all the ipods until the current one
Created by HDDhaliwal on Oct 19, 2010
Last updated: 10/21/10 at 08:54 AM
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The second-generation nano features scratch-resistant, anodized aluminum casing like the earlier mini's design; the multiple color choices (silver, green, pink, blue, and black) mirror that of the mini as well. However, unlike the second-generation mini, the button labels do not match the color of the nano. Instead, they are gray, like the first-generation mini, except for the black iPod which has a black click wheel. The second generation iPod nanos support gapless playback of audio files, a new search option, and a 40% brighter screen.
he fifth generation classic, known informally as the iPod video, featured a 2.5" 320x240 QVGA screen and a smaller Click Wheel. The fifth generation iPod is the first classic iPod to be available in an alternative color scheme in a non-special edition form, as a black option was added alongside "Signature iPod White", and marked the second full redesign of the iPod's aesthetic with its re-arranged proportions, its return to a fully flat front plate, and its more rounded rear casing. The 4-pin remote port was removed as well, causing backwards accessory compatibility issues
Development work on the design of the iPod nano started only nine months before its launch date. Apple released some accessories, including armbands and silicone "tubes" designed to bring color to the nano and protect it from scratches, as well as a combination lanyard-earphone accessory that hangs around the neck, and avoids the problem of tangling earphone cords.
Testing by technology-enthusiast website Ars Technica has shown that even after being sat on, dropped by a jogger, dropped four times from a car moving at various speeds, then being driven over twice by the car, and finally dropped from nine feet onto concrete, the unit's screen was damaged but it could still play music. The unit finally stopped playing music after being thrown 40 feet into the air and landing on concrete.
On June 28, 2005, the iPod photo was merged into the monochrome iPod line. The 30 GB model was dropped, and the 20 GB monochrome iPod received a color screen.
The 2nd generation iPod minis no longer came with a FireWire cable or an AC power adapter, which were left out to reduce the selling prices of the new iPod minis. iPod mini batteries, like many Lithium Ion batteries, run down to 80% capacity after 400 full charge cycles. A proprietary dock connector was provided on the bottom of the device for a connection to a computer's USB or FireWire port. The unit's battery could be charged during connection. Along the top it had a hold switch, a headphone jack, and a remote connector for accessories.
he first generation iPod shuffle was designed to be easily loaded with a selection of songs and to play them in random order. According to Apple, owners of existing iPods had often left the music selection to "shuffle", and the new iPod shuffle was a way of implementing that in a much more cost-effective fashion. It relies on the use of an "autofill" feature in iTunes, which can select songs at random from a user's music library (or from a specific playlist) and copy as many as will fit into iPod shuffle's memory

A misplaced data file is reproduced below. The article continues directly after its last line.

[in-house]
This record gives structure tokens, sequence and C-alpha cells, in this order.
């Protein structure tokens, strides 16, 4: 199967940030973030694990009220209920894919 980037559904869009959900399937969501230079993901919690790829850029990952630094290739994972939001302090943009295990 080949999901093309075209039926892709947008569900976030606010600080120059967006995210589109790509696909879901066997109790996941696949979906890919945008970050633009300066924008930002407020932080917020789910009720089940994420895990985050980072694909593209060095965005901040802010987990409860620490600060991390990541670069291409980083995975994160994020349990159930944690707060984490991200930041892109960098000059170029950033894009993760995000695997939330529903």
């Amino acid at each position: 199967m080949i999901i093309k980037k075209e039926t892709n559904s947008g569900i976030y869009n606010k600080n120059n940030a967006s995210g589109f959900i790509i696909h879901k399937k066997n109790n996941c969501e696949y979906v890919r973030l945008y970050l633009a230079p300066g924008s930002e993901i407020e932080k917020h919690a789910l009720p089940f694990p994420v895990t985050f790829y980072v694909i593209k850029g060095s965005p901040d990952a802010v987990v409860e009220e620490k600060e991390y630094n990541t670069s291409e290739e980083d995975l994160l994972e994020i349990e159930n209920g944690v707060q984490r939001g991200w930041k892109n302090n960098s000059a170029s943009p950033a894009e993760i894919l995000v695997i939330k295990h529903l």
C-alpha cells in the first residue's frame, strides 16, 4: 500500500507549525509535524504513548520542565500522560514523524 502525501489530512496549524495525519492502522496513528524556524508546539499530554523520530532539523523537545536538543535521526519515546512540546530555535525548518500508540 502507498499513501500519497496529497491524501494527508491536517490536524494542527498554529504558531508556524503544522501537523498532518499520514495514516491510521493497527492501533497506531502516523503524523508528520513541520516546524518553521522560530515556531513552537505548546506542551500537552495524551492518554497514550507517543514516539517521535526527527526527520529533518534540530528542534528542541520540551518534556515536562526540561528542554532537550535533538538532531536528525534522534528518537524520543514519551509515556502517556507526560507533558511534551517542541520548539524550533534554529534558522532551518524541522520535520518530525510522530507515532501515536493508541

Positioned as a premium version of the standard fourth-generation iPod, the iPod photo featured a 220x176 pixel LCD capable of displaying up to 65,536 colors. The photo supported JPEG, BMP, GIF, TIFF, and PNG graphic file formats, and could be attached to a television or other external display for slideshows.
The fourth-generation iPod classic replaced the touch wheel from the third generation with the Click Wheel from the iPod mini, putting the four auxiliary buttons underneath a touch-sensitive scroll wheel. The casing was also slightly slimmer.
First generation iPod minis were available in five colors: silver, gold, pink, blue, and green. The gold model was dropped from the second generation range, likely due to its unpopularity. The pink, blue, and green models had brighter hues in the second generation; the silver model remained unchanged. The first generation mini had grey button labels; the second generation had button labels matching the case's color.
The iPod third generation was thinner than the previous models, the models replaced the FireWire port with a new Dock Connector and introduced the Touch Wheel, a completely non-mechanical interface with the four auxiliary buttons located in a row between the screen and the touch wheel. The front plate had rounded edges, and the rear casing was slightly rounded as well. A new wired remote connector was introduced. Whereas first and second generation classics had an auxiliary ring around the headphone port for the remote, the third generation classic had a 4-pin jack adjacent to the headphone port
The iPod second generation used the same body style as the first generation, the hold switch was redesigned, a cover was added to the FireWire port, and the mechanical wheel was replaced with a touch-sensitive wheel. The front plate also had rounded corners and edges.
The iPod first generation was Apple's first iPod. Among the iPod's innovations were its small size, achieved using a 1.8" hard drive, whereas its competitors were using 2.5" hard drives at the time, and its easy-to-use navigation, which was controlled using a mechanical scroll wheel, a center select button, and 4 auxiliary buttons around the wheel.